If your child needs therapy – and let’s face it, kids of divorce would all benefit from some uninterrupted time to share their feelings with a neutral third party – here’s a primer for how to go about finding the right person.
Since you’re reading this blog, chances are good that you may have experienced some complicated co-parenting in your divorced family. And if that’s the case, then it might seem daunting to go in search of a therapist for your child.
The other parent may feel threatened, thinking you’ll use this as an opportunity to get them in trouble or take them to court. Or you may have different ideas about what makes a good therapist. If you haven’t agreed on much before now, what would make this pursuit easy, right?
That’s why we’re here. To make co-parenting easier and successful for the benefit of your children.
Step 1. Balance out the cost of therapy vs. the need for it
Some families have great insurance and a low deductible and won’t pay much for therapy. That makes it an easy decision to go forward.
However, many families have high deductibles or no mental health coverage on their insurance. Plus, it seems like most child therapists accept only a couple of insurance plans, so it can be hard to find someone who is covered.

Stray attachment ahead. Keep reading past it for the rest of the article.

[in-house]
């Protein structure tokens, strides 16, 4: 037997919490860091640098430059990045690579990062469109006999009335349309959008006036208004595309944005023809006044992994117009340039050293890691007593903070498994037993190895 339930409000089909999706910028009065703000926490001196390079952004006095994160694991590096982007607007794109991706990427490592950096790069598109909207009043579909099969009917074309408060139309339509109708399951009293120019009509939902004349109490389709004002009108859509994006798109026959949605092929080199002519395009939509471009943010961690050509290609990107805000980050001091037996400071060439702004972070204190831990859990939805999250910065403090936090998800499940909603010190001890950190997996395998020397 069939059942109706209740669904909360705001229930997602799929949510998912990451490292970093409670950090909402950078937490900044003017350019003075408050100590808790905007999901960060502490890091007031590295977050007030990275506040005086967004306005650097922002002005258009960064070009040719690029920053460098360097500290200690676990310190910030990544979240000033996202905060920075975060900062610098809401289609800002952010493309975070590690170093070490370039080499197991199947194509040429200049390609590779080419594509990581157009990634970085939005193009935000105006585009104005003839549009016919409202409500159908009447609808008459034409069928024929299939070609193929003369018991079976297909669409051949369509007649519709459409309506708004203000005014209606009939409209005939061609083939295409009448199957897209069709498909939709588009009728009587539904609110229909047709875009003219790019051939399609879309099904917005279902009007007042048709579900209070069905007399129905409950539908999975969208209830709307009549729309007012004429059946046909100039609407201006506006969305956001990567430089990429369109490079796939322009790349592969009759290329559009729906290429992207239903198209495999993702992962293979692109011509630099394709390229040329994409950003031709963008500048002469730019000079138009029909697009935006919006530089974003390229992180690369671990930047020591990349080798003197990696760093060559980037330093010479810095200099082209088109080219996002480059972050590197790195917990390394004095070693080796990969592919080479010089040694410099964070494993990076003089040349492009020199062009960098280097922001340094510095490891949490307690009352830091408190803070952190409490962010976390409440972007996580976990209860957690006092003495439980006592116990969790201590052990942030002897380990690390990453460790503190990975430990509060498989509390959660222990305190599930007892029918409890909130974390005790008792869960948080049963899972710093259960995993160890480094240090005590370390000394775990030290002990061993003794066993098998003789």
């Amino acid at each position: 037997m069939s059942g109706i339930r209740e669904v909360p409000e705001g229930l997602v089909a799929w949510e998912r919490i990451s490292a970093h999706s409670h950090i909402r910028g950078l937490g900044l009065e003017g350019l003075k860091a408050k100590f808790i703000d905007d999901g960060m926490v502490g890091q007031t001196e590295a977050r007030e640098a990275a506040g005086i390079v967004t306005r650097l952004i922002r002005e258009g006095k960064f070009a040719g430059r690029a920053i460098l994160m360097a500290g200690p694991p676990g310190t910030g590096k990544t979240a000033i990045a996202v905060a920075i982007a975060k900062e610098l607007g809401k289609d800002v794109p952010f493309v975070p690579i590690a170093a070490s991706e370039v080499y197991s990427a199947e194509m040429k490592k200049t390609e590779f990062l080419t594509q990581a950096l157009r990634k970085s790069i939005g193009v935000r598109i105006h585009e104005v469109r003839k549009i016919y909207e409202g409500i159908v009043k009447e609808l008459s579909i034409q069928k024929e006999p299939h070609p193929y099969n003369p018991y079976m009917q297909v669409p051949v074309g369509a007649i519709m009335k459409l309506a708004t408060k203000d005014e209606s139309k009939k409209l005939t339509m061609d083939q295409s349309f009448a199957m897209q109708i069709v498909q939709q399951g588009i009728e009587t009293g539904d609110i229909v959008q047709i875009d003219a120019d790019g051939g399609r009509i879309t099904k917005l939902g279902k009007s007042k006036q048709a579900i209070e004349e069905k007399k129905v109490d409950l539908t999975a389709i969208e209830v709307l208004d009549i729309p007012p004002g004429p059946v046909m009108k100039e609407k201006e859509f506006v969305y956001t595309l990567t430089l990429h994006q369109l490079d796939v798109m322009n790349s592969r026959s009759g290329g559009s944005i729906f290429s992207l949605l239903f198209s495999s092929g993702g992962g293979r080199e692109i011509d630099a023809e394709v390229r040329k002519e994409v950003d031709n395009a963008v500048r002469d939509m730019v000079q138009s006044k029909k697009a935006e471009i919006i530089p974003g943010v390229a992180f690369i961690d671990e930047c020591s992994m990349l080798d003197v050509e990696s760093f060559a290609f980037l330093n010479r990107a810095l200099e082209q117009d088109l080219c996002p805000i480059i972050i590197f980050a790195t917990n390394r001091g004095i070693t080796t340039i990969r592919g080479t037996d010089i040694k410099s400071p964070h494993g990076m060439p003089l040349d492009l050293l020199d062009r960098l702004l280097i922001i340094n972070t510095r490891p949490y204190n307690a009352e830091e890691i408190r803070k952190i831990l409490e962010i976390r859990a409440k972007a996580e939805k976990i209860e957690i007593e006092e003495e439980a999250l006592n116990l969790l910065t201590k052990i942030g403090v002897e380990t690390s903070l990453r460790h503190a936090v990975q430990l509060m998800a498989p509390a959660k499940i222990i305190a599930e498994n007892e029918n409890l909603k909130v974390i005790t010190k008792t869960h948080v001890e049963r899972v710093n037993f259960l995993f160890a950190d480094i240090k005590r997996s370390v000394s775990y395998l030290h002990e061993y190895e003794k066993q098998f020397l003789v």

If this is your situation, it’s important to determine if therapy is absolutely necessary. Determine priorities – is one child acting our or experiencing severe anxiety or depression? Is one of your children engaged in self-harm or suicidal ideation?
If the answer is yes, there is absolutely no question, you must get your child into therapy. That’s very dangerous and scary.
If there is no urgent demand, but you just feel that therapy would be beneficial, do as much research as is needed to find someone you can afford or who your insurance will pay for.
Step 2. Understand what therapy can (and can’t) do
Be realistic about what is possible in therapy. There is no magic wand to make everything better. Your family will still require tremendous work from both parents to support the child and help them lead a healthy life.
If you think your little one, age 2-5, needs therapy, the only therapy for that age group is play therapy and it’s very time-limited. It’s to help them adjust.
Therapy is one resource, as part of a larger solution. It’s also important to work with the school, school counselor, teachers and principal, to support a child. When people get divorced, it is important to reach out to the professionals working with your child to let them know what’s going on.
Do this also whenever there is a change in the parenting time schedule or a recent conflict that blew up between the parents. It is so helpful when professionals working with children daily have a window into what’s going on with the child at home.
Step 3. Apply filters
First, apply your filters. Think of shopping online – I want a pair of black shoes that cost less than $100, so I set filters on a website so that I only see shoes in that category. Do the same when shopping for a therapist.
Do you feel it’s important to have a male or female therapist? Do you have insurance? If so, look for therapists that accept your coverage.
Review your deductible and know what is expected from you out-of-pocket. See if you can use HSA or FSA dollars toward therapy.
Consider location – you’re going to be there often! Children need in-person therapy to build safe and fruitful connections, so find a therapist who is seeing patients in-person at this time.